The Church

Man Woman Life Death Infinity

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AllMusic Review by Matt Collar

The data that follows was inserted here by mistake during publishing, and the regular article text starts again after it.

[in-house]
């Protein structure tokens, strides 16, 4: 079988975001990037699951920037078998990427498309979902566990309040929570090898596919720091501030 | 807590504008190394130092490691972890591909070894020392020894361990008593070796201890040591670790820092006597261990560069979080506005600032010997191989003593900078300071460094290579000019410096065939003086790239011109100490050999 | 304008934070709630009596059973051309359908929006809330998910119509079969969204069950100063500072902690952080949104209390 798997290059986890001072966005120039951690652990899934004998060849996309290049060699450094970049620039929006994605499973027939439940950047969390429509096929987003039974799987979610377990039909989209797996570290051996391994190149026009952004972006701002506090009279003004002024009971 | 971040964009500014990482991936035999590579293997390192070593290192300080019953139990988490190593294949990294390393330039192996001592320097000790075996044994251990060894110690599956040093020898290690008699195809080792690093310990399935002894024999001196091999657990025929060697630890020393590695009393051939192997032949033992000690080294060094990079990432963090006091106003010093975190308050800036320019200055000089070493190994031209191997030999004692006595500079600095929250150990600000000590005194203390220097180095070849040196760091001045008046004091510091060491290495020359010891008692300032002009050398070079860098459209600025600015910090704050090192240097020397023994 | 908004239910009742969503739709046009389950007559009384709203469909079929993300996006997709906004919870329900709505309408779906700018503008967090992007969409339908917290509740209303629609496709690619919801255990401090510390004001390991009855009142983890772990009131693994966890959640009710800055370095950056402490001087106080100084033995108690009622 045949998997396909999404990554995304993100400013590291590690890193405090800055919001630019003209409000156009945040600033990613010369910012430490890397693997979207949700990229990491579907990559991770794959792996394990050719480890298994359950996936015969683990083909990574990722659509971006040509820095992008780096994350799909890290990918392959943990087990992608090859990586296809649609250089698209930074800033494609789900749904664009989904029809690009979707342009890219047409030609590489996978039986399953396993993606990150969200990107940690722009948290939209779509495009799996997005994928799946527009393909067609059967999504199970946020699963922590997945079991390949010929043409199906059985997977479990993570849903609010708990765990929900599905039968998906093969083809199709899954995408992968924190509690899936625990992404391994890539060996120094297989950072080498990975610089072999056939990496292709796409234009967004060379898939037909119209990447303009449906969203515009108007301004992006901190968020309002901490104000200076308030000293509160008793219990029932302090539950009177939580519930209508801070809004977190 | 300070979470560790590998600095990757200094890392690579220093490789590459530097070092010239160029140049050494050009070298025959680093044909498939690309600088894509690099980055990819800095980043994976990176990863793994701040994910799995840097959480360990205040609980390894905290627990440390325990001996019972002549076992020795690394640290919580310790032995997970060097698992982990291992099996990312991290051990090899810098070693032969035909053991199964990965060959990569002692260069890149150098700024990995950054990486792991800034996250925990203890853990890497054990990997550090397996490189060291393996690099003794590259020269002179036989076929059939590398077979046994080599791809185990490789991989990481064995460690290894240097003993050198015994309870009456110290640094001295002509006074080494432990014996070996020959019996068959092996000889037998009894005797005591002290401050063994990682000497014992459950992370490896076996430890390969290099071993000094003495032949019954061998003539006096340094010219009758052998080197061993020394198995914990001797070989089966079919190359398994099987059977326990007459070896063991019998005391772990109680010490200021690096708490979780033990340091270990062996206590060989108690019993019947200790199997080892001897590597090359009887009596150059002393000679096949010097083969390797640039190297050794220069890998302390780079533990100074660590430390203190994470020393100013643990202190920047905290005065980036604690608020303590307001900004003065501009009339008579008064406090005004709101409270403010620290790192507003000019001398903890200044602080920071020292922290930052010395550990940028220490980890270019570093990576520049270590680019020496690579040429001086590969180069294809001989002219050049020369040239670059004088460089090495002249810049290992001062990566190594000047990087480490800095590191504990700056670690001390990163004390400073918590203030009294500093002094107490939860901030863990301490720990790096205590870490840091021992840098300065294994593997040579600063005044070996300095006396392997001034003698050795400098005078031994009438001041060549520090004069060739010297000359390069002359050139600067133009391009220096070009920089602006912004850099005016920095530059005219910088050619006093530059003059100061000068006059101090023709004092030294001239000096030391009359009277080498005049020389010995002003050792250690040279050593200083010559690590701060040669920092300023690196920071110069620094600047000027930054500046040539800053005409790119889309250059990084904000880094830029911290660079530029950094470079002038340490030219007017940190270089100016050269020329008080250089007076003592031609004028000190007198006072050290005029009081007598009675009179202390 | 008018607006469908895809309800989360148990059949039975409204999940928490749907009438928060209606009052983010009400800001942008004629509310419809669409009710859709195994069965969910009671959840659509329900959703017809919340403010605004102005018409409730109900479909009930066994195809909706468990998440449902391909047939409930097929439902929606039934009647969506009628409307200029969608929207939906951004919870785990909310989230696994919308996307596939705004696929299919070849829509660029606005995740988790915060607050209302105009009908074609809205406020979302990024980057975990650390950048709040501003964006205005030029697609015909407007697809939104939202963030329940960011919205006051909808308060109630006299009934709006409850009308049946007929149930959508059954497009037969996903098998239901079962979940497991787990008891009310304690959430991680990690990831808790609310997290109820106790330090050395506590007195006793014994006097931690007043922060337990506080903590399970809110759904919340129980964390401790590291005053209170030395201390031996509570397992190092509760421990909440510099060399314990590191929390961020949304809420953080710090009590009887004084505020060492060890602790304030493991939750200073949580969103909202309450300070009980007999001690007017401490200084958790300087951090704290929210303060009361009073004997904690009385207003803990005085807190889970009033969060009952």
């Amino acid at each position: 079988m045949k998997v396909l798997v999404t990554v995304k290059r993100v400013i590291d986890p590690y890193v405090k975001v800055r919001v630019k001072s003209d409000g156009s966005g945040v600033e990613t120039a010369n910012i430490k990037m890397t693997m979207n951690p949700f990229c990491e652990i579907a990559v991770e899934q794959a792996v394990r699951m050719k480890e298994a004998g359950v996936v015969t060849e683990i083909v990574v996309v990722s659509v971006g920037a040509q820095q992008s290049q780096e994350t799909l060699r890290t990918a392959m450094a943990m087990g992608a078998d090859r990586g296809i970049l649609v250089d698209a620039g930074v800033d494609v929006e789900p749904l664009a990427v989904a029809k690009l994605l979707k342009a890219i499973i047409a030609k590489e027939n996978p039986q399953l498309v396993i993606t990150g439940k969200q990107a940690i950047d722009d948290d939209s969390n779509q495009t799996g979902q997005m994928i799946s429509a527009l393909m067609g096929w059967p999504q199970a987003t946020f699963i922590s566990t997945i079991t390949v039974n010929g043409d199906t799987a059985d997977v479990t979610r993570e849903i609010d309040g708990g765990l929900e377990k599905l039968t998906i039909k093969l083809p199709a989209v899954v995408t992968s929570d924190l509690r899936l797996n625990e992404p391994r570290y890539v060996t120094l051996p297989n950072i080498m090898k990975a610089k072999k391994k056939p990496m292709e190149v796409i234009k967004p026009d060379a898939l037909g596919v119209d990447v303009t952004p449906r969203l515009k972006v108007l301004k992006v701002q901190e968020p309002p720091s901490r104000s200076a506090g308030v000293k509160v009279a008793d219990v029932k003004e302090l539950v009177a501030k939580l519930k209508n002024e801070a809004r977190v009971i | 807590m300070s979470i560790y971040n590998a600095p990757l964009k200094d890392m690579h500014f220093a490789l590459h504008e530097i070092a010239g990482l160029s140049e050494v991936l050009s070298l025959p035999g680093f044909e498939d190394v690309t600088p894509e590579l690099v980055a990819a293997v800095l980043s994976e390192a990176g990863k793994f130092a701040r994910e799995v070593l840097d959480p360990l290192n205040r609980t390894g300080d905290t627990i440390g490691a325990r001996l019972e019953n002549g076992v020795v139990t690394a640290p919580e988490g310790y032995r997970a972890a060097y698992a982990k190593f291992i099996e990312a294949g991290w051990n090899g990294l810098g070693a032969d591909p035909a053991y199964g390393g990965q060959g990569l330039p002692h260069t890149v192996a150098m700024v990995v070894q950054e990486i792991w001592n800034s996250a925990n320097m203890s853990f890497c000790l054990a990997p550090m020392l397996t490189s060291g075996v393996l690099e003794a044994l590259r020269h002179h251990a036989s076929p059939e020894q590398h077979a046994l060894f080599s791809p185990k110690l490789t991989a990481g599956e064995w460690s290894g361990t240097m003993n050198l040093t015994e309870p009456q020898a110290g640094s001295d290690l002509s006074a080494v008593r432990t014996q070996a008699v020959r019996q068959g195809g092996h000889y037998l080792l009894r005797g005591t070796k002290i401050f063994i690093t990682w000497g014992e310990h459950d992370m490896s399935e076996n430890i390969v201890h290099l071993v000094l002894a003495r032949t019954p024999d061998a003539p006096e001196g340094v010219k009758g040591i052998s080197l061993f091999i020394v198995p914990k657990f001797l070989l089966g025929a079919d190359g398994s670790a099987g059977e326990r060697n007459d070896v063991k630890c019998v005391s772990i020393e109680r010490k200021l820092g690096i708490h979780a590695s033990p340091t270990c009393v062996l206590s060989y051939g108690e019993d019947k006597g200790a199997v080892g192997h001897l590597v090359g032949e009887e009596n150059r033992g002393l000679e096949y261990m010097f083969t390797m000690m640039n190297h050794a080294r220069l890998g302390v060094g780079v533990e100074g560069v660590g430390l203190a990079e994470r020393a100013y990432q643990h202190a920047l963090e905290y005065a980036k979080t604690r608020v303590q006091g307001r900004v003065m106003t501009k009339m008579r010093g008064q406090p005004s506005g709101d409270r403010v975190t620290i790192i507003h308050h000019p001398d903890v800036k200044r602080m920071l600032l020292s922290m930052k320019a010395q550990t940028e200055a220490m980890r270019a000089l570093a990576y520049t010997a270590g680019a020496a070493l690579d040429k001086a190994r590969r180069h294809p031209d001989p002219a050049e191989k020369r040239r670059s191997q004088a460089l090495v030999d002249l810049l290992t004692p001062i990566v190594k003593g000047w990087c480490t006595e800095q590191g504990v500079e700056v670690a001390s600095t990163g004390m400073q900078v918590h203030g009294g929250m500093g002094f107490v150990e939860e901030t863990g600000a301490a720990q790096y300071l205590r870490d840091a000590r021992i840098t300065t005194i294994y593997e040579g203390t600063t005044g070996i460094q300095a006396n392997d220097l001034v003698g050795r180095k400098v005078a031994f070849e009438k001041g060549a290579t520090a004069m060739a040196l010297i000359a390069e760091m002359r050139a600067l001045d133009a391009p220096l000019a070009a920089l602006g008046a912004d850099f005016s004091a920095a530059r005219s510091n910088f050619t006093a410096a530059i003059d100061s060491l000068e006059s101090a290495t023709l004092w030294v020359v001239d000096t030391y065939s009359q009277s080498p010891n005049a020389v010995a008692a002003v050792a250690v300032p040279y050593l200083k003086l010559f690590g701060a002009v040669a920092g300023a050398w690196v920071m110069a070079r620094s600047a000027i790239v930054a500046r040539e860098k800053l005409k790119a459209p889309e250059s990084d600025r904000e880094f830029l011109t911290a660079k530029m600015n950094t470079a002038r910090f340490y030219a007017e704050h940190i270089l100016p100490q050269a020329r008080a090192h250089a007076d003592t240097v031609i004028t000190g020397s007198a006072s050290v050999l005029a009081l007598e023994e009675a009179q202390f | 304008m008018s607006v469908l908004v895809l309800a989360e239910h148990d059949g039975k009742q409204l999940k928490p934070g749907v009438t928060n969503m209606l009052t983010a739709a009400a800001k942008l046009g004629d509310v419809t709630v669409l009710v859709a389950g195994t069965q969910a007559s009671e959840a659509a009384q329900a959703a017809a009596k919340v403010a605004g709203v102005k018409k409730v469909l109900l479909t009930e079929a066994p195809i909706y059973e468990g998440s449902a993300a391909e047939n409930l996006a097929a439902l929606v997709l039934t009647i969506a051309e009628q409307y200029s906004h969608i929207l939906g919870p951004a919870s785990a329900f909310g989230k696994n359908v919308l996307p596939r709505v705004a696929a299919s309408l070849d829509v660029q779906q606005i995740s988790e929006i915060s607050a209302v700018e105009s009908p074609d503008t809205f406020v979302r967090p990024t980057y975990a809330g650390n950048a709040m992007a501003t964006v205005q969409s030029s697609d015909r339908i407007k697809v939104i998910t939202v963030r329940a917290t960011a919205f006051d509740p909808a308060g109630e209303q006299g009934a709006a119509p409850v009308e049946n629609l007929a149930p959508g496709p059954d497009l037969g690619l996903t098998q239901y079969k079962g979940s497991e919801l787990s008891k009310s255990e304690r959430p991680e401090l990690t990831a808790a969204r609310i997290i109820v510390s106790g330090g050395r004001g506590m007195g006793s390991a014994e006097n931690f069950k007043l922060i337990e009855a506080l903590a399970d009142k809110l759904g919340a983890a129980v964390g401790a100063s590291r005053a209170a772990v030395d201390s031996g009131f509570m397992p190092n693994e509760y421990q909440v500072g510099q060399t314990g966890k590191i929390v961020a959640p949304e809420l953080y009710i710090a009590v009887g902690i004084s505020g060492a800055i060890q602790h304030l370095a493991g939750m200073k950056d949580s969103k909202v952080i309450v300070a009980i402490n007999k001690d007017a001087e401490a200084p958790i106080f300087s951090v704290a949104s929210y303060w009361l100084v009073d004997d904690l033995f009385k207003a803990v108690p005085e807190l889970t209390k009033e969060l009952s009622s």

After the release of 2014's Further/Deeper, Australia's the Church spent much of the next three years touring, splitting their live set between new songs and revisiting tracks off their 1982 sophomore effort The Blurred Crusade. It was also a period that introduced fans to new member, former Powderfinger guitarist Ian Haug, who stepped in after the departure of Marty Wilson-Piper in 2013. It was in this spirit of balancing the old and the new, the past and the future, that they recorded their expansive 25th studio date, 2017's astral-tinged Man Woman Life Death Infinity. Produced by Ted Howard, who has worked with the band throughout much of the 2000s, the album finds lead singer/songwriter Steve Kilbey, co-founding-guitarist Peter Koppes, Haug, and longtime-drummer Tim Powles continuing to match their love of arid, atmospheric space rock with a hooky pop sensibility. As with past efforts, much of this sensibility rests on the shoulders of Kilbey, who remains a quietly prolific entity. Notably, this album comes on the heels of his equally interstellar 2017 collaboration with All India Radio's Martin Kennedy Glow and Fade. Like that album, Man Woman Life Death Infinity starts cinematically with an icy, shimmering synth off-set by a coiled, echoey twang, like a guitar floating at the edge of the solar system. From there, "Another Century" kicks into a steady pulse as Kilbey intones in his best deadpan David Bowie croon, "I gotta light a candle for you/So you can see yourself/In the dark." Having emerged from his own dark period of addiction in the early 2000s, Kilbey remains a master of shadowy, hallucinogenic tropes and evocative lyricism. It's a sound that informs other tracks here like the towering majesty of "For King Knife," with its ringing, Phil Spector-ish Wall of Sound, and the moody Byrdsian "I Don't Know How I Don't Know Why," with its dueling arpeggiated and heavily effected guitar leads. Elsewhere, they dive into the Eastern-tinged, Pink Floyd-esque "Undersea," draw upon their early-'80s new wave roots on "A Face in Film," and embrace psych rock on the menacing anthem "In Your Fog." The amazing thing about Man Woman Life Death Infinity, as with much of the Church's post-2000s work, is that it sounds utterly fresh, even as it's in keeping with their early albums. Rather than backing away from the gothy, new wave psychedelia of their youth, just as they revisited The Blurred Crusade, here they've embraced that aesthetic and imbued it with the emotional maturity and poetic gravitas that comes with their decades-long space rock journey.

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